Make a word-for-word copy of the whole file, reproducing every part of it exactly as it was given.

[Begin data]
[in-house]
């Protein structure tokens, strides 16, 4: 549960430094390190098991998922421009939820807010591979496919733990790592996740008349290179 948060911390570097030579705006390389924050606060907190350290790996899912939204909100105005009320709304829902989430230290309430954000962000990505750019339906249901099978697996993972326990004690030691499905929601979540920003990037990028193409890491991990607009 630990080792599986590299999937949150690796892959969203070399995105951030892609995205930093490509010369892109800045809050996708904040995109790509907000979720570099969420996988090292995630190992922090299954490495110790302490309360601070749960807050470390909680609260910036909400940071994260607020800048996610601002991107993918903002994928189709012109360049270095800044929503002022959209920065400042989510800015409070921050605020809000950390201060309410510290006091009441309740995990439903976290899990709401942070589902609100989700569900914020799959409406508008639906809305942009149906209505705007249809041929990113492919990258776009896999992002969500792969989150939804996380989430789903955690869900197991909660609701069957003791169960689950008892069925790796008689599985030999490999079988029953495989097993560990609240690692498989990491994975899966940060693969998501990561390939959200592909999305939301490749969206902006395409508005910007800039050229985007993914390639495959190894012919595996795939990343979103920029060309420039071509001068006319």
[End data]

[in-house]
């Protein structure tokens, strides 16, 4: 549960430094390190098991998922421009939820807010591979496919733990790592996740008349290179 948060911390570097030579705006390389924050606060907190350290790996899912939204909100105005009320709304829902989430230290309430954000962000990505750019339906249901099978697996993972326990004690030691499905929601979540920003990037990028193409890491991990607009 630990080792599986590299999937949150690796892959969203070399995105951030892609995205930093490509010369892109800045809050996708904040995109790509907000979720570099969420996988090292995630190992922090299954490495110790302490309360601070749960807050470390909680609260910036909400940071994260607020800048996610601002991107993918903002994928189709012109360049270095800044929503002022959209920065400042989510800015409070921050605020809000950390201060309410510290006091009441309740995990439903976290899990709401942070589902609100989700569900914020799959409406508008639906809305942009149906209505705007249809041929990113492919990258776009896999992002969500792969989150939804996380989430789903955690869900197991909660609701069957003791169960689950008892069925790796008689599985030999490999079988029953495989097993560990609240690692498989990491994975899966940060693969998501990561390939959200592909999305939301490749969206902006395409508005910007800039050229985007993914390639495959190894012919595996795939990343979103920029060309420039071509001068006319």